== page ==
"He's racist and he is bad for the party," Meghan McCain said on The View this week after Rep. Steve King made a racist comment to The New York Times
“I am John McCain’s daughter,” she said. “I am not someone who sits here and is okay with racism in any way whatsoever.”
McCain’s fiery remarks come one day after House Republican leaders removed King from the Judiciary and Agriculture Committees, essentially sidelining him in Congress.
King, a staunch opponent of pro-immigration politics who has a history of incendiary and racist comments, touched off perhaps his fiercest controversy following an interview he gave to the Times on Thursday.
“White nationalist, white supremacist, Western civilization — how did that language become offensive?” he told the paper. “Why did I sit in classes teaching me about the merits of our history and our civilization?”
In a later statement to the Times, King attempted to clarify what he said, calling himself a “nationalist” who did not support “white supremacy” but instead was an advocate for “western civilization’s values.”
“I want to make one thing abundantly clear: I reject those labels and the evil ideology they define,” he said.
At the Republican National Convention in 2016, King derided nonwhites for — in his words — failing to contribute as much as white people had to the world.
“I would ask you to go back through history and figure out where are these contributions that have been made by these other categories of people you are talking about,” he said then. “Where did any other subgroup of people contribute more to civilization?”
Similar to Senate majority leader Mitch McConnell, who suggested that King find “another line of work,” and Utah Sen. Mitt Romney, who said King should quit, McCain said on The View that King is bad for the Republican party.
“I condemn him. He should step down. He’s racist and he is bad for the party,” she said, later adding that she was exasperated by the issue and “would like us to move forward and past things that I thought were done in the ’60s.”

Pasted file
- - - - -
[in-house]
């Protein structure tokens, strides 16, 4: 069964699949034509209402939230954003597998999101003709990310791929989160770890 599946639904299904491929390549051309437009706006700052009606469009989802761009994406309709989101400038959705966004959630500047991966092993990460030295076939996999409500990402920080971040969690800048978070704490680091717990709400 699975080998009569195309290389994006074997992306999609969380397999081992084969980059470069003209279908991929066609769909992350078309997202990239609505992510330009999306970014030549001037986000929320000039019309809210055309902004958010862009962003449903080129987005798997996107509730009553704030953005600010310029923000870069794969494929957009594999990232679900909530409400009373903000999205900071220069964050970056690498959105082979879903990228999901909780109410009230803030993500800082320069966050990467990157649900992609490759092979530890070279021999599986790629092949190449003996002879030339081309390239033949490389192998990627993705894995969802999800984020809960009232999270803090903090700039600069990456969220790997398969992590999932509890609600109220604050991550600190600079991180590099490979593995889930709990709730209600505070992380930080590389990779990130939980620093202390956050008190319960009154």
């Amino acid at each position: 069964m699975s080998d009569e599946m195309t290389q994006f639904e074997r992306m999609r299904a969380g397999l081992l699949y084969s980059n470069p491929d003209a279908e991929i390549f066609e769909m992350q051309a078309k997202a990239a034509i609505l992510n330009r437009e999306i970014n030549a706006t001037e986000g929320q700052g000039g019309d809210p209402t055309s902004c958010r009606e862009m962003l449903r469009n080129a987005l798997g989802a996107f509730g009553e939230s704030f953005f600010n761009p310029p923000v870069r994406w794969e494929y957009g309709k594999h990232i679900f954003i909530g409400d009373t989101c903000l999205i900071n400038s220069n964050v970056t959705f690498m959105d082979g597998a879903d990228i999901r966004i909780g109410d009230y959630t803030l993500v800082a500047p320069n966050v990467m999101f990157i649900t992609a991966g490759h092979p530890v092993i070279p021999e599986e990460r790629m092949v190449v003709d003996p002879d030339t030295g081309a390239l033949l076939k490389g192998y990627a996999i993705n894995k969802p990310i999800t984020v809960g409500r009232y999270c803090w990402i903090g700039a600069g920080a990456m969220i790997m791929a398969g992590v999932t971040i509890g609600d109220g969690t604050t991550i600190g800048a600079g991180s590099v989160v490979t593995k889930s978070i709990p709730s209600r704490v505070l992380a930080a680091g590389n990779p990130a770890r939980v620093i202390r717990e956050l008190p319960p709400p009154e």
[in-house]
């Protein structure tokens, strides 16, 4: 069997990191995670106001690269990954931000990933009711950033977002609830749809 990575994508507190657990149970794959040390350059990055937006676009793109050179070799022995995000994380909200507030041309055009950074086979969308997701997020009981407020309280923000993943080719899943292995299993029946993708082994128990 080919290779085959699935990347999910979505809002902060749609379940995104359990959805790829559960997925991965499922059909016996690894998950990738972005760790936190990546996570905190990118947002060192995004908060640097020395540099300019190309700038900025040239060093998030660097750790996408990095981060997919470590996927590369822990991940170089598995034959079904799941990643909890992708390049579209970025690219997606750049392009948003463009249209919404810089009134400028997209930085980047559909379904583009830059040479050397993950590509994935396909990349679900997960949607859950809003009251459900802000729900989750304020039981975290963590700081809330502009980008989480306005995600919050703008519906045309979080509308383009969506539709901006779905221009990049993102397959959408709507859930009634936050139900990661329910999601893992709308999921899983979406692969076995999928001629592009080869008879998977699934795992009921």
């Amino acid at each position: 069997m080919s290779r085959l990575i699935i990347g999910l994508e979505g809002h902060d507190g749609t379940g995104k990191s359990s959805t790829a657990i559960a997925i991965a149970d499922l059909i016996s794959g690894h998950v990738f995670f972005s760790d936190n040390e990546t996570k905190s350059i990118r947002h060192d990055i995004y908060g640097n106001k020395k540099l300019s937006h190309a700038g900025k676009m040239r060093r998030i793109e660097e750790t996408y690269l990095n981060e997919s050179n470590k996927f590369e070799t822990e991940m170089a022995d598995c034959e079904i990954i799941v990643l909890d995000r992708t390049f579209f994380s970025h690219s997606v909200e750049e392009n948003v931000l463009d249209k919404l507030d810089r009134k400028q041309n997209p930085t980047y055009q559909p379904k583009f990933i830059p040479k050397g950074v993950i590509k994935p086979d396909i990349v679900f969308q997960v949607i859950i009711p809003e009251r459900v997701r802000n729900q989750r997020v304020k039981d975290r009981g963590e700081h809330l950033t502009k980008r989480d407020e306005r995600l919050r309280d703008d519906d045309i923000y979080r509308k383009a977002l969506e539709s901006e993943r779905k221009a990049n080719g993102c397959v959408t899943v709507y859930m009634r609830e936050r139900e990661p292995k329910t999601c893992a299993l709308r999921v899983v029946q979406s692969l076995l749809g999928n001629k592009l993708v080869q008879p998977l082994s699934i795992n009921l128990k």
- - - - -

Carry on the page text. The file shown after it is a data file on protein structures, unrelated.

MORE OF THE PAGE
View co-host Sonny Hostin agreed with McCain, stressing the ramifications of perceptions of party racism on reaching new voters.
“The Republican Party has had a lot of difficulty getting the black vote, getting the minority vote, in large part because there is this feeling that there is a lot racism in the Republican party, or that they haven’t addressed black needs,” Hostin said.
While all of the hosts criticized King’s comments, a disagreement broke out following Hostin’s connection between King and President Donald Trump‘s proposed border wall, which led to an ongoing government shutdown.
“Republicans now, with [King], I think could make such a significant statement by forcing him to resign. But will Republicans now step up to the plate with Donald Trump? Because he has been using, I think, the border wall as a sort of dogwhistle for racism,” Hostin said.
In response, co-host Abby Huntsman pushed Hostin to consider whether every person who supports the wall is racist — to which Hostin responded, “That’s a good question.”
From there, the conversation turned into a heated back-and-fort about so-called identity politics and the danger of “broadstrokes,” which McCain said was assuming policy positions based someone’s race or political party.
As pressure mounts on King from inside and out of the Republican party, multiple Democratic resolutions are being introduced this week to condemn the congressman, the Times reports.